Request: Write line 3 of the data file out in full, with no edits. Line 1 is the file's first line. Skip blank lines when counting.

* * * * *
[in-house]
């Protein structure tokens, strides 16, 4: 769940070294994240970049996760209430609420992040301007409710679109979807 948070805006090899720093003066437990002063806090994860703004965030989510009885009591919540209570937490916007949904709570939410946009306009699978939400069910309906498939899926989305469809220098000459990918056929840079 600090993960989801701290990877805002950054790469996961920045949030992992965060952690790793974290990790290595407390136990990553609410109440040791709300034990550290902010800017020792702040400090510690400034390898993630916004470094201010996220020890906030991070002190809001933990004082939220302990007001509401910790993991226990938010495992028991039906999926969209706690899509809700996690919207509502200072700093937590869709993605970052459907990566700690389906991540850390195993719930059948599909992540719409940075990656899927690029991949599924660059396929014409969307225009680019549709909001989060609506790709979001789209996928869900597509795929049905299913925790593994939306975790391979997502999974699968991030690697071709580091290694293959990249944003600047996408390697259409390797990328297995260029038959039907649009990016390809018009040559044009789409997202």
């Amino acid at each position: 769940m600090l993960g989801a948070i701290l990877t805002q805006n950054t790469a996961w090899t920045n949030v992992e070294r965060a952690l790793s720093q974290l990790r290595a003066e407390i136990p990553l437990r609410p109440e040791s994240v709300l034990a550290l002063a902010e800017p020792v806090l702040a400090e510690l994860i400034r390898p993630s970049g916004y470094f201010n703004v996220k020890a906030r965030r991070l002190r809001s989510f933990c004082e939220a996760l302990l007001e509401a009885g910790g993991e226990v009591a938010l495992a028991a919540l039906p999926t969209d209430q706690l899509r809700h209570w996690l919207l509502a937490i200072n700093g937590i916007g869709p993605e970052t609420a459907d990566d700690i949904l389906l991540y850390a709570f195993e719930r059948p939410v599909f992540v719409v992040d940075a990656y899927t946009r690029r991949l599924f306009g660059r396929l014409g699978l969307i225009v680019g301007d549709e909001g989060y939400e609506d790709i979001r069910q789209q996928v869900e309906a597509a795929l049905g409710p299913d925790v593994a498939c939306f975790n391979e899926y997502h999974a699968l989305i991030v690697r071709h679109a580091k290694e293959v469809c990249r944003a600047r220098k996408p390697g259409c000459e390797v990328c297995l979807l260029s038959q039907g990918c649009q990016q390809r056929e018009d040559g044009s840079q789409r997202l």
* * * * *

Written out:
């Amino acid at each position: 769940m600090l993960g989801a948070i701290l990877t805002q805006n950054t790469a996961w090899t920045n949030v992992e070294r965060a952690l790793s720093q974290l990790r290595a003066e407390i136990p990553l437990r609410p109440e040791s994240v709300l034990a550290l002063a902010e800017p020792v806090l702040a400090e510690l994860i400034r390898p993630s970049g916004y470094f201010n703004v996220k020890a906030r965030r991070l002190r809001s989510f933990c004082e939220a996760l302990l007001e509401a009885g910790g993991e226990v009591a938010l495992a028991a919540l039906p999926t969209d209430q706690l899509r809700h209570w996690l919207l509502a937490i200072n700093g937590i916007g869709p993605e970052t609420a459907d990566d700690i949904l389906l991540y850390a709570f195993e719930r059948p939410v599909f992540v719409v992040d940075a990656y899927t946009r690029r991949l599924f306009g660059r396929l014409g699978l969307i225009v680019g301007d549709e909001g989060y939400e609506d790709i979001r069910q789209q996928v869900e309906a597509a795929l049905g409710p299913d925790v593994a498939c939306f975790n391979e899926y997502h999974a699968l989305i991030v690697r071709h679109a580091k290694e293959v469809c990249r944003a600047r220098k996408p390697g259409c000459e390797v990328c297995l979807l260029s038959q039907g990918c649009q990016q390809r056929e018009d040559g044009s840079q789409r997202l």